British and Irish waters are home to 600 species of seaweed and this is more than 6% of the known species globally
They are incredibly important ecologically and provide both food and shelter for numerous creatures
And we are one of the “creatures” that can benefit from seaweeds as they are packed with minerals and goodness and make a great addition
to a vegan diet – but be cautious – over foraging on some of the more accessible seaweeds can cause a decline in their numbers. Just as we are no longer encouraged to pick wild flowers these days, it should be the same with seaweed, nature is under so much pressure and it needs us to act responsibly. Some seaweeds can be farmed easily and maybe this is the way forward.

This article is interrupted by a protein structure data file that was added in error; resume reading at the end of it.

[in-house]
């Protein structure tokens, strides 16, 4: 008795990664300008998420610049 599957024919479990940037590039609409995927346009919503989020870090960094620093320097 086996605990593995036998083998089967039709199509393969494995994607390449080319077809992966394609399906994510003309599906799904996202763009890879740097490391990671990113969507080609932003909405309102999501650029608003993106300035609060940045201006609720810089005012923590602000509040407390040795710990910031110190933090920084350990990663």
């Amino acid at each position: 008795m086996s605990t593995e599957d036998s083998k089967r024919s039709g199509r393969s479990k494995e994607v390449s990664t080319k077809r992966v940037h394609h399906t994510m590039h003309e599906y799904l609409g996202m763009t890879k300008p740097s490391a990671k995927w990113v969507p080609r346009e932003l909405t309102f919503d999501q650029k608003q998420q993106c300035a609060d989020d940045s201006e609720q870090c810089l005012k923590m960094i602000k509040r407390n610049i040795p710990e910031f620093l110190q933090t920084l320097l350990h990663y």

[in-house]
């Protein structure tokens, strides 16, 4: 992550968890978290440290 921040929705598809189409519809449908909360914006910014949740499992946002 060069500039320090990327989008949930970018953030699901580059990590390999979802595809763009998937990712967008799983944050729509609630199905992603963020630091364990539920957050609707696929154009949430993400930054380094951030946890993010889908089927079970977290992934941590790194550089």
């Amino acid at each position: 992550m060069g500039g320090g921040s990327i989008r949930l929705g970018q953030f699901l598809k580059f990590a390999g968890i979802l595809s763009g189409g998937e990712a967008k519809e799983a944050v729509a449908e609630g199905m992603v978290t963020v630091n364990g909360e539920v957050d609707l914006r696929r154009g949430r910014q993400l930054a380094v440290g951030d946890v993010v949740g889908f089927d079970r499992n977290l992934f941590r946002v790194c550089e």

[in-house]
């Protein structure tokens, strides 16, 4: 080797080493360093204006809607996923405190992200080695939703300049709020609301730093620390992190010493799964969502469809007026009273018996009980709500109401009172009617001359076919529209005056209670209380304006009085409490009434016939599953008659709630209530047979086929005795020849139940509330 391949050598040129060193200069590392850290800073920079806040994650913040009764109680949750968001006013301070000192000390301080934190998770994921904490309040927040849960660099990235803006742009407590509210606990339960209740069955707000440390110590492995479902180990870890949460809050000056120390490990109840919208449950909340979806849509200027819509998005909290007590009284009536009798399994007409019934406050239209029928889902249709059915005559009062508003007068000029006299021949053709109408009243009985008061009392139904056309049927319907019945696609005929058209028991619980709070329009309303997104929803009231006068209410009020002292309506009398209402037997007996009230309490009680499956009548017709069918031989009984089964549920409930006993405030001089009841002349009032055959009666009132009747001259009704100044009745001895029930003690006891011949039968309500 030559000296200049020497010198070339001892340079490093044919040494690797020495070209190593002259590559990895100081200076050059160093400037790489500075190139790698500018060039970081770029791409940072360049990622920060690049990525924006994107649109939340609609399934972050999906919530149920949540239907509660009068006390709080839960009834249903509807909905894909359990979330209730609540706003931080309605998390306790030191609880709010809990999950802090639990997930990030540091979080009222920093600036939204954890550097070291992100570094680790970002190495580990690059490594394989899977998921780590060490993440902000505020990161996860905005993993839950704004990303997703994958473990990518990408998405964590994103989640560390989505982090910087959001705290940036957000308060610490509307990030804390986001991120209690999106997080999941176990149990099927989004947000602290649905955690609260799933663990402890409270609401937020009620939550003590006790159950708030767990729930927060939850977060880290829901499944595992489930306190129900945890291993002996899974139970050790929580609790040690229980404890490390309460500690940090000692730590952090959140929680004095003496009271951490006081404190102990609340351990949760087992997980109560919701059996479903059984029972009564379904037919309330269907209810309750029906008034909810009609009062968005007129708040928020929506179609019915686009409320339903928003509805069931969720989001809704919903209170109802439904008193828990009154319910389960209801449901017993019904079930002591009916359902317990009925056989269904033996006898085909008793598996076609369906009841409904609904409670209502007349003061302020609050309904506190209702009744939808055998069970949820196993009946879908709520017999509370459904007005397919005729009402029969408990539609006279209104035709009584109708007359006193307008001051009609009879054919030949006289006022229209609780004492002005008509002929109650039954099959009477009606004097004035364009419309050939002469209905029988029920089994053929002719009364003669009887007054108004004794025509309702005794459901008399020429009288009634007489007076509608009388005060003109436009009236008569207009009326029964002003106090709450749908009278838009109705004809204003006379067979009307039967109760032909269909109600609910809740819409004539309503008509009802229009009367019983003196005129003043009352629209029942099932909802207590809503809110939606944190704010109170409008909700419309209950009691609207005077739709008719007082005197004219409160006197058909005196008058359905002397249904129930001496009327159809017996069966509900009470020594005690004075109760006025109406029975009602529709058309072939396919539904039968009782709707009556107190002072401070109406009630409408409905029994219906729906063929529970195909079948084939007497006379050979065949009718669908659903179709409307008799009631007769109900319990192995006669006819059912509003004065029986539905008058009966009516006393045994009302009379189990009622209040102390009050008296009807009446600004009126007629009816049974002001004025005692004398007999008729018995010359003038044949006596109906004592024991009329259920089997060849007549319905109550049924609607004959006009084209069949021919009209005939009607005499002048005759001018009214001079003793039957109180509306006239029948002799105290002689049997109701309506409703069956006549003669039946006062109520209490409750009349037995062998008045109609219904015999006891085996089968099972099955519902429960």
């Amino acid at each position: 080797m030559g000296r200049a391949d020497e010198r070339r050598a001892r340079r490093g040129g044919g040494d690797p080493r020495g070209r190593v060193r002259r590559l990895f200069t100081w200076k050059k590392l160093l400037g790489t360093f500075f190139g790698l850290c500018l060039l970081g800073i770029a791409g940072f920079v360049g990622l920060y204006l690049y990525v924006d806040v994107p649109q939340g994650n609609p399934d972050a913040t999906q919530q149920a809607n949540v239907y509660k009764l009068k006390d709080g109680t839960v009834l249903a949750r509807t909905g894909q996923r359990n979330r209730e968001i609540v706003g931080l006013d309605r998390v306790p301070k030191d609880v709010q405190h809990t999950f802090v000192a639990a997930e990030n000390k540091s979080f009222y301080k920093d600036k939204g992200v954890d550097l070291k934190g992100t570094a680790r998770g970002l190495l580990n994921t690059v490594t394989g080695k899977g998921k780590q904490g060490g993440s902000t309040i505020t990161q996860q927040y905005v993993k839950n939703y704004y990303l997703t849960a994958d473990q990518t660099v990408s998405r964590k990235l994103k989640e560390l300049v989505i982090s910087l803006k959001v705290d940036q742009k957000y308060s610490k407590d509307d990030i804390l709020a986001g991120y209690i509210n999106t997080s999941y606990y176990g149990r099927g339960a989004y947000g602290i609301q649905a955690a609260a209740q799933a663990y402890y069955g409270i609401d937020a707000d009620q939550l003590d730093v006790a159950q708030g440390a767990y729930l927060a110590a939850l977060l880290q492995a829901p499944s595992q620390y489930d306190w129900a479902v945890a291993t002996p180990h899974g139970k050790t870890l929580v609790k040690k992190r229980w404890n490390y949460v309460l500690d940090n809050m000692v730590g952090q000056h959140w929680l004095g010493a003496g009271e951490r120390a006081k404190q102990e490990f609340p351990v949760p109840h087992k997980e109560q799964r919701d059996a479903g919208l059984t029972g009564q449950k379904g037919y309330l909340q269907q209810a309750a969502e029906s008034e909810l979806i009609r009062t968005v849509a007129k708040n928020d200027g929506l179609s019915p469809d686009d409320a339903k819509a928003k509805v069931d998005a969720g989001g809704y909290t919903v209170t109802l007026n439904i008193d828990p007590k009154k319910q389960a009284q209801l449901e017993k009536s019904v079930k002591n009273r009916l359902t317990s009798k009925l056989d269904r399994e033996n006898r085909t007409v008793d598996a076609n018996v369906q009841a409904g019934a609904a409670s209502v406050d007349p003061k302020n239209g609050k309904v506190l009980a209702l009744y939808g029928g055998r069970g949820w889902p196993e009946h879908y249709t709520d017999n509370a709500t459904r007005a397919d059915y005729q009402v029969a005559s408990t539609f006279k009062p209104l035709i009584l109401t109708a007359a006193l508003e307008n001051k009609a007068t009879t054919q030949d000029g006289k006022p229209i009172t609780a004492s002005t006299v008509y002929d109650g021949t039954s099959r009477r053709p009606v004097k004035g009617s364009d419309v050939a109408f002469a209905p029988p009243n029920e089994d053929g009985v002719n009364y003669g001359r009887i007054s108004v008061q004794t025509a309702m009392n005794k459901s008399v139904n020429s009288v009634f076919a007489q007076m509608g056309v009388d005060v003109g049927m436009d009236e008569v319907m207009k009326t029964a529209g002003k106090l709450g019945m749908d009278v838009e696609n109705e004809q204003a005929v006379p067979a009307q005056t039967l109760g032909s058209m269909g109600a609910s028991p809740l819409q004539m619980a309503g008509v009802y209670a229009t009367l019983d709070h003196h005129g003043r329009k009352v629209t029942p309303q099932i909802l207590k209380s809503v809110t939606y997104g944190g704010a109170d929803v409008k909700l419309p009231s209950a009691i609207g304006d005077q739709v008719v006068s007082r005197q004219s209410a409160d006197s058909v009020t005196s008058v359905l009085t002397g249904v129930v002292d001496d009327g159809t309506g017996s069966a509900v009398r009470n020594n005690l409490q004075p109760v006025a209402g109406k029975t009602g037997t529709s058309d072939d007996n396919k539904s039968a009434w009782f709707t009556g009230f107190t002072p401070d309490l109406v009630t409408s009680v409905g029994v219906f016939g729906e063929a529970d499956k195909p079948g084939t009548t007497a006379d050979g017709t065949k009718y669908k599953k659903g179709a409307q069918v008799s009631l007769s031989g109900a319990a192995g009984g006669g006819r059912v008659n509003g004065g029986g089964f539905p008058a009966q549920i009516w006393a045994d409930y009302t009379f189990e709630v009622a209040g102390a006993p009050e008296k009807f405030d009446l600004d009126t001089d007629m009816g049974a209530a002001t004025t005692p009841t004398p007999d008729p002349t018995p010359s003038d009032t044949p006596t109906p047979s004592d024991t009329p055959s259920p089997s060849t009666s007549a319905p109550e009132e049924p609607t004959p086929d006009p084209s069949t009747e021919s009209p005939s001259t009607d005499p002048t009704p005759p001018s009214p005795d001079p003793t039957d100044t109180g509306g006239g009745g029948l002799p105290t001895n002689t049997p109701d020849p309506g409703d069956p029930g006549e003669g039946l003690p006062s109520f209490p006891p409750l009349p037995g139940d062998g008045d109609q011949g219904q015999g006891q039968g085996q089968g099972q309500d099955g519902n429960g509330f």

However, here in Wales, one of the traditional Welsh foods is seaweed – or Laverbread – in Welsh, bara lawnr. Purple Laver seaweed collected and formed into a pat, suitable for rolling in oatmeal and frying in butter for breakfast. I can remember my Uncle going to Swansea especially to buy Laverbread and having it for breakfast the following morning.
Here are some of the most popular seaweeds:
Purple Laver – which Laverbread is made from – also known as Nori in other countries and use in Sushi